Design of embedded walls

The design of embedded retaining walls is covered by Section 9 of Eurocode 7 Part 1, 'Retaining structures', whose contents are as follows: §9.1 General (6 paragraphs) §9.2 Limit states (4)

§9.3 Actions, geometrical data and design situations (26)

§9.4 Design and construction considerations (10)

§9.5 Determination of earth pressures (23)

§9.7 Ultimate limit state design (26)

§9.8 Serviceability limit state design (14)

An embedded wall is a relatively thin structure whose bending capacity plays a significant role in the support of the retained material. Such walls are usually made of steel, reinforced concrete, or timber and supported by anchorages, struts, and passive earth pressure. [en 1997-1 §9.1.2.2]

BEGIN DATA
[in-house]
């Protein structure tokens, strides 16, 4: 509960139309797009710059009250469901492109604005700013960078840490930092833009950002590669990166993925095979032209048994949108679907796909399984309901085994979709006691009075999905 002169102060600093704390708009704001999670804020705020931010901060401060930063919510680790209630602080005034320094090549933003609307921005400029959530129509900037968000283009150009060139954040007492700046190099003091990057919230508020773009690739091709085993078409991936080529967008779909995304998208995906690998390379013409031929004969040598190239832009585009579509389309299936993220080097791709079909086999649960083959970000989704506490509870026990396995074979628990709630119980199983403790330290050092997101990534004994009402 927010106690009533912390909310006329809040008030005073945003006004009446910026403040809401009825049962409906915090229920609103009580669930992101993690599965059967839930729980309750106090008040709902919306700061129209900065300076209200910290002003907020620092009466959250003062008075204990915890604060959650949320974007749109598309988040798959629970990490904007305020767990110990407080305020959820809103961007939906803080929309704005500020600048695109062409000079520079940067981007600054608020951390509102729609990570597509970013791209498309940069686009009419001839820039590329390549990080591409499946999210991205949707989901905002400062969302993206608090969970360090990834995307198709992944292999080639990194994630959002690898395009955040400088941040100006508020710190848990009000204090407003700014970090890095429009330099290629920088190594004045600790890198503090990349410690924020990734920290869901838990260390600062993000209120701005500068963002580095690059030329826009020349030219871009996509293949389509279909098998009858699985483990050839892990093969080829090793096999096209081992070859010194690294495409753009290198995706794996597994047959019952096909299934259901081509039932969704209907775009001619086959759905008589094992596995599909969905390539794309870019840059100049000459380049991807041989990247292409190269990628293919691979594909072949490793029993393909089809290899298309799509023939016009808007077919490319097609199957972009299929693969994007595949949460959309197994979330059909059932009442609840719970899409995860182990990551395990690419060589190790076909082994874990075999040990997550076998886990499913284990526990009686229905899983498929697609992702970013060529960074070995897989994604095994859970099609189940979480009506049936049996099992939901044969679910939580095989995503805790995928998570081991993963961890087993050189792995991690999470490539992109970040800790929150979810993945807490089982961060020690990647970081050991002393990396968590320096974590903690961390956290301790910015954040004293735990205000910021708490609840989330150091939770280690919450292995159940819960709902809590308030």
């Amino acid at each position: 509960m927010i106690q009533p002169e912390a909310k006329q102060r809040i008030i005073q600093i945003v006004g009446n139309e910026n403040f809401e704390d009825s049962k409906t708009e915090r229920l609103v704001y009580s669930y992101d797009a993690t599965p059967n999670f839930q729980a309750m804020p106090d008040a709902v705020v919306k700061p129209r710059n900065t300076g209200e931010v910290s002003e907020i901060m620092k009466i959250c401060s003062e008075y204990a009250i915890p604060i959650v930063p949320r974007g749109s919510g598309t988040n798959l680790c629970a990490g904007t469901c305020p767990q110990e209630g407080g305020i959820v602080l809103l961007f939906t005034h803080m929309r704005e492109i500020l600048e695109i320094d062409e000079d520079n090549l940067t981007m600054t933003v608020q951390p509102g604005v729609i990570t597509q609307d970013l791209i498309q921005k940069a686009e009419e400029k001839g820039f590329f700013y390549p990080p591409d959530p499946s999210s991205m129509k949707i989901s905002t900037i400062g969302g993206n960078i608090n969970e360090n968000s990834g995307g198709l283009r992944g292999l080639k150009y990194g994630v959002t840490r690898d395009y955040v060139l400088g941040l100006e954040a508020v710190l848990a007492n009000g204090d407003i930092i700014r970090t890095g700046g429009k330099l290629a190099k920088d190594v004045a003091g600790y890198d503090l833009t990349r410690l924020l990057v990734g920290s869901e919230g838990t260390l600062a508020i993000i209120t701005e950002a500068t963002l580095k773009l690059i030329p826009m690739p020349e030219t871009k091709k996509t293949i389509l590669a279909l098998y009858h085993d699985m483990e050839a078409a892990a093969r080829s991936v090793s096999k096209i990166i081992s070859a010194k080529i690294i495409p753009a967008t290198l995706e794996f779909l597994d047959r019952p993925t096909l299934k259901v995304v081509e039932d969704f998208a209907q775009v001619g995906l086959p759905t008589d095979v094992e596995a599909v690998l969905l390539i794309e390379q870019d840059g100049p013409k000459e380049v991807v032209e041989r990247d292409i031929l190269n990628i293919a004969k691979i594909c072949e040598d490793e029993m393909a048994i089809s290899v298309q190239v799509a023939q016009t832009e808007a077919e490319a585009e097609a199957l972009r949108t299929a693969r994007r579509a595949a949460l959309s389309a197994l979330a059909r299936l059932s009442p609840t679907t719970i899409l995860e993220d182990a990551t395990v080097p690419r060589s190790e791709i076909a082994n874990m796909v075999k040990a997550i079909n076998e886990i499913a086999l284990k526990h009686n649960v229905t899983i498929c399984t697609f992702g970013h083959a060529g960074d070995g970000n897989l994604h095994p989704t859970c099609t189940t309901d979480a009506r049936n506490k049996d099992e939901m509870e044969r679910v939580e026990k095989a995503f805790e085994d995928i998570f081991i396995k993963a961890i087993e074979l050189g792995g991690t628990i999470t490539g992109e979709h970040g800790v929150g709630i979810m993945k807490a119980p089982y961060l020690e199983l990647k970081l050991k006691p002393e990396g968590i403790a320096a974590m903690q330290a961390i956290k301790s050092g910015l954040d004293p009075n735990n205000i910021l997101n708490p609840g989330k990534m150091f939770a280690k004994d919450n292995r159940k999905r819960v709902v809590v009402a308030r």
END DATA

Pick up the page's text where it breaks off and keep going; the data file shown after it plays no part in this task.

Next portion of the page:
Structures composed of elements from both gravity and embedded walls -for example, double sheet pile wall cofferdams - are called 'composite walls' in Eurocode 7. Composite walls should be designed according to the rules discussed in Chapter 11 and in this chapter. [en 1997-1 §9.1.2.3]

Section 9 of EN 1997-1 applies to structures which retain ground (soil, rock, or backfill) and water, where 'retained' means 'kept at a slope steeper than it would eventually adopt if no structure were present'. [en 1997-1 §9.1.1(1)P]

The design of silos is covered by ENs 1991-41 and 1993-4-12, not EN 1997-1.

0 0

Post a comment